The yearning for yesterday becomes unnaturally magnified the more today is a toil and tomorrow is a basis for angst and sadness; and it is when the Federal or Postal employee recognizes this, and begins to take steps for securing a future with anticipation of tomorrow’s hope, that then filing for Federal Disability Retirement benefits becomes a no-brainer.

The yearning for yesterday needs to be replaced with an anticipation for tomorrow’s hopes and dreams, and preparing, formulating and filing an effective Federal Employee Disability Retirement application, to be submitted to the U.S. Office of Personnel Management, whether the Federal or Postal employee is under FERS, CSRS or CSRS Offset, is the first steps toward an anticipated tomorrow that can still be brighter than today, and still better than yesterday, as if the yearning for it fades into memories once undecided.


Robert R. McGill, Esquire


Lawyer Representation for OPM Disability Retirement Claims under FERS and CSRS: Rebirth

The term and the conceptual attachment possesses a connotation that is often repugnant to atheists and pagans – although, if reincarnation and a circular vision of regeneration of life are the belief-systems embraced, the declaration of “rebirth” or being “reborn” are not that foreign.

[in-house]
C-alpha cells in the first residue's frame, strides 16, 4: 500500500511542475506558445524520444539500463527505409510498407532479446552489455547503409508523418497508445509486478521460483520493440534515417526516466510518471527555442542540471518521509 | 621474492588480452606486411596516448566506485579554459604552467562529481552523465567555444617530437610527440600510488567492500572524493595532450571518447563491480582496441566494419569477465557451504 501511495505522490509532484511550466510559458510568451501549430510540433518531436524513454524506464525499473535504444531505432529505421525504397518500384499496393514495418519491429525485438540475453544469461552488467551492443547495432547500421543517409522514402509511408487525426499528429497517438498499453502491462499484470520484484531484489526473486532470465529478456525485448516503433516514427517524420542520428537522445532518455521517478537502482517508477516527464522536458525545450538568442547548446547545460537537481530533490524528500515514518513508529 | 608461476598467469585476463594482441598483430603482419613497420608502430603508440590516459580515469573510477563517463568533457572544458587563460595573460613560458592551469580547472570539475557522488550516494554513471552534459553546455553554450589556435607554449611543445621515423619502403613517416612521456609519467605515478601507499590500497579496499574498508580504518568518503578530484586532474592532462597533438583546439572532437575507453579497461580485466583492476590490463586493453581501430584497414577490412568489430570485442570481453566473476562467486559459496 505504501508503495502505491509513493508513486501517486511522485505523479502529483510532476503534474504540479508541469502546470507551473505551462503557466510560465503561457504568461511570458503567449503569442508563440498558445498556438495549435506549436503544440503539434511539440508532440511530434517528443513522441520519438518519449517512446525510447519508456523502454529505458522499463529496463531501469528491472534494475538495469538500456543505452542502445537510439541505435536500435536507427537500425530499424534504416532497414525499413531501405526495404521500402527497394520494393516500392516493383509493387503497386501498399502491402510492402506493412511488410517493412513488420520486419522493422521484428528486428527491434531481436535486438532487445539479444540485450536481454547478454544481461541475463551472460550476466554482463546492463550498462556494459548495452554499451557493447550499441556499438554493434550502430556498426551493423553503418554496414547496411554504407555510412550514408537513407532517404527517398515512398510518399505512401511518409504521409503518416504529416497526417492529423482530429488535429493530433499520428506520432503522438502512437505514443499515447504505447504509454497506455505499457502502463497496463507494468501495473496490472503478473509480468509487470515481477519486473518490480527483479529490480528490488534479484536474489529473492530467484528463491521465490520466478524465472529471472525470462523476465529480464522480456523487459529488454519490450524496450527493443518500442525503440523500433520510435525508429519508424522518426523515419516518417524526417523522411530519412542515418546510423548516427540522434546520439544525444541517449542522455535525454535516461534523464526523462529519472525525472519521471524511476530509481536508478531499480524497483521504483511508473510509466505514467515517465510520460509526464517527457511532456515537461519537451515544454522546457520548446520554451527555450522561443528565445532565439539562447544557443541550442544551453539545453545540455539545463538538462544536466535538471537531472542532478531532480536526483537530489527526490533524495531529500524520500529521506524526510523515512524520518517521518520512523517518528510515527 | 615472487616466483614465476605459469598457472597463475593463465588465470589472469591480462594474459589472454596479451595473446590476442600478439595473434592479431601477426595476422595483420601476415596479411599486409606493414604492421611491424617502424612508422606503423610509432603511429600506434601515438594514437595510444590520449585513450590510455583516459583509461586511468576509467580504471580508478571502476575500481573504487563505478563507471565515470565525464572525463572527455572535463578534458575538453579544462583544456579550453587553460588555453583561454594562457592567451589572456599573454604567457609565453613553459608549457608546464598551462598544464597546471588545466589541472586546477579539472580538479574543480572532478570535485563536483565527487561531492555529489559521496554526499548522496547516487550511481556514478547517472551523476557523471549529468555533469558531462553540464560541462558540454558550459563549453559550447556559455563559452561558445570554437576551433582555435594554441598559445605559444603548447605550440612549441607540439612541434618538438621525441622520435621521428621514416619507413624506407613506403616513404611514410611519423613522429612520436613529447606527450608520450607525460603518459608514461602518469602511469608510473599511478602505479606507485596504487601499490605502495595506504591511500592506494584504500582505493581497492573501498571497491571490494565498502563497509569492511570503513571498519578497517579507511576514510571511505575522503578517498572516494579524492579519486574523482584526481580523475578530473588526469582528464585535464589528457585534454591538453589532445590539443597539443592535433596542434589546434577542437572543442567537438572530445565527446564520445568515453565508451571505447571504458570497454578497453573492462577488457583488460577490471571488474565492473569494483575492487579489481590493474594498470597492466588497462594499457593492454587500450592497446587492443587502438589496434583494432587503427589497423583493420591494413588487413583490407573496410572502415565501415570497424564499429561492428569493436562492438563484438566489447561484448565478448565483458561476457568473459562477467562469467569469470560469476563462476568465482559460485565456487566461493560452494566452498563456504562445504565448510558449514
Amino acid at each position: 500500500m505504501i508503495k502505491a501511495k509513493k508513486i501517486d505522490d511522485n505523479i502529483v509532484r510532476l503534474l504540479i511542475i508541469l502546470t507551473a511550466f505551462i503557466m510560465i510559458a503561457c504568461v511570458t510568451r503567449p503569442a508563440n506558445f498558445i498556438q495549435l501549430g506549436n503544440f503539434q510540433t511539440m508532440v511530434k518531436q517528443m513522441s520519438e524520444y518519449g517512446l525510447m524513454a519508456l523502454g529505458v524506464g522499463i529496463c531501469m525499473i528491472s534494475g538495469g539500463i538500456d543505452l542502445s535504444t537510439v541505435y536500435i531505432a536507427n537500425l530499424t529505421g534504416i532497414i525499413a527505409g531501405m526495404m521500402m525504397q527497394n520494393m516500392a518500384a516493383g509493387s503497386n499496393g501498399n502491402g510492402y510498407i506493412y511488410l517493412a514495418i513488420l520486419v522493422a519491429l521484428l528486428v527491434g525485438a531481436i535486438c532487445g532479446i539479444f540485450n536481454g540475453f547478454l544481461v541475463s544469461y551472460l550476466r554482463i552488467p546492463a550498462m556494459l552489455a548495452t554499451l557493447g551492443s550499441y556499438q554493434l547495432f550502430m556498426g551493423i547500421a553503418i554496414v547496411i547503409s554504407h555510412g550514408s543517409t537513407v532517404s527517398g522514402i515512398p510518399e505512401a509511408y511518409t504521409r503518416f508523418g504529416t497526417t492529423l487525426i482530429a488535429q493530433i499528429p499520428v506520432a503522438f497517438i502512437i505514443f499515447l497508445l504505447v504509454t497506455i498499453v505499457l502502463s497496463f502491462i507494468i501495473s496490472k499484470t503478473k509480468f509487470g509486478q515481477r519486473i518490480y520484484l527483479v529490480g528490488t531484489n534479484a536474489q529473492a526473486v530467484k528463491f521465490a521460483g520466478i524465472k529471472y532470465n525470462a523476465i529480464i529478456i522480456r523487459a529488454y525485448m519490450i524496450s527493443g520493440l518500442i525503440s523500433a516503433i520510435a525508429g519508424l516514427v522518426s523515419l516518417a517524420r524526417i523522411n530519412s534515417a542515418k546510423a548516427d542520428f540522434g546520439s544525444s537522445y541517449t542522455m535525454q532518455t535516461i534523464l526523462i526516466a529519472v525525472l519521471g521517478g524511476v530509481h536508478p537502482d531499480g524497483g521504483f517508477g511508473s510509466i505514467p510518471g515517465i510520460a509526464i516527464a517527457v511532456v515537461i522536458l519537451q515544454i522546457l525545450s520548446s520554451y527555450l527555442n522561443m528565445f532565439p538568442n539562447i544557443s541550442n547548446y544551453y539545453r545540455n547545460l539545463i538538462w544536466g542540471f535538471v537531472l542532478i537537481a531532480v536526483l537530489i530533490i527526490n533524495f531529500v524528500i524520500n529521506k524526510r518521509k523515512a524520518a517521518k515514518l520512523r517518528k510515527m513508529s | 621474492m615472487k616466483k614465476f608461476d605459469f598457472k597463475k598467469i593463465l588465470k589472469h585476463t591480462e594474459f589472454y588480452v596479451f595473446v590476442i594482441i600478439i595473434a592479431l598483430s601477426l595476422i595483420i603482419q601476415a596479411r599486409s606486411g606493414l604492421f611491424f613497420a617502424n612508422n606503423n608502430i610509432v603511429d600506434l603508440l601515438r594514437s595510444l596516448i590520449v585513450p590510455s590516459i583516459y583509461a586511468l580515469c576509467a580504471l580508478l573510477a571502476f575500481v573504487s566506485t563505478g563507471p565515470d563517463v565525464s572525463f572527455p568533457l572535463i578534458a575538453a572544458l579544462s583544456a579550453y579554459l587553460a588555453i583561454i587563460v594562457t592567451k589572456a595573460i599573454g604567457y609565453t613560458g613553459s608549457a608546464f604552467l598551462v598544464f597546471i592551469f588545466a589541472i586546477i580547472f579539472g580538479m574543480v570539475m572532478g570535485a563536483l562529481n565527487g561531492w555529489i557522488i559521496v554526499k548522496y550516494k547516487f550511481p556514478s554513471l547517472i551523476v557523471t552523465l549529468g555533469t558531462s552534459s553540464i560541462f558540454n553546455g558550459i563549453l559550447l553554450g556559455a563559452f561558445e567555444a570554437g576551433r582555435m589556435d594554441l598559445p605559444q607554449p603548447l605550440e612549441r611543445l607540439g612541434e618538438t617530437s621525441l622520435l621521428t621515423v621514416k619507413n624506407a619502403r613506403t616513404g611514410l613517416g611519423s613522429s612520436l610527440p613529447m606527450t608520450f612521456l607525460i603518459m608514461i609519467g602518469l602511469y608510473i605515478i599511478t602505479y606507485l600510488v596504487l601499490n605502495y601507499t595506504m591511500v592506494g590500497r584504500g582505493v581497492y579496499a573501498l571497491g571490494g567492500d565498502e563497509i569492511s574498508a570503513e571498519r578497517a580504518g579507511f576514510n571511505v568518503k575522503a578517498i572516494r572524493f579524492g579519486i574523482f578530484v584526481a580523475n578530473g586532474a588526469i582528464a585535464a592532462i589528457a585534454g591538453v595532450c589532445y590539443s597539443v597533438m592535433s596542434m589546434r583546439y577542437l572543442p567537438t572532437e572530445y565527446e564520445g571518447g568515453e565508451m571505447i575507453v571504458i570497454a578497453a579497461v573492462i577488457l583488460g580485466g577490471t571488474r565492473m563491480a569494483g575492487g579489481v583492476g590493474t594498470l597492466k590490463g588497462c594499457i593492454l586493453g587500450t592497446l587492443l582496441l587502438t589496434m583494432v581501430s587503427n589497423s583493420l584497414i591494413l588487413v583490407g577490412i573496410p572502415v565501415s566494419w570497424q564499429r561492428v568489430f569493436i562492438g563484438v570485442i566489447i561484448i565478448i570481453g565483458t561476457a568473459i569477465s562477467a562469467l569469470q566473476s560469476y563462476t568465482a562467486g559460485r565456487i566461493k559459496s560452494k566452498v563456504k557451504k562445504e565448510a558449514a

It can, too, have a very elementary meaning, to encompass merely a “new beginning” or a sense of transcending or climbing into a different stratosphere of thinking; sort of like “thinking outside of the box”, or of entering a “different phase” of life.  That, too, is interesting, is it not – where we never think in terms of “descending”, but always of “ascending” – as if the former is always related to death, catacombs and unmarked graveyards with cemeteries full of weeds and overgrown ivy?

Rebirth is physiologically an impossibility, and thus do we ascribe to a cognitive or spiritual transference where change is often dramatic, originating from a trauma of experiences that must be left behind.  But the experience itself – of a rebirth – can come about in a mundane, systematic, thoughtful and often enlightened means by nothing more than mere cadence of monotony – retirement; having children; getting married; becoming old; moving to a different country or even across a state line; these, too, can constitute a rebirth.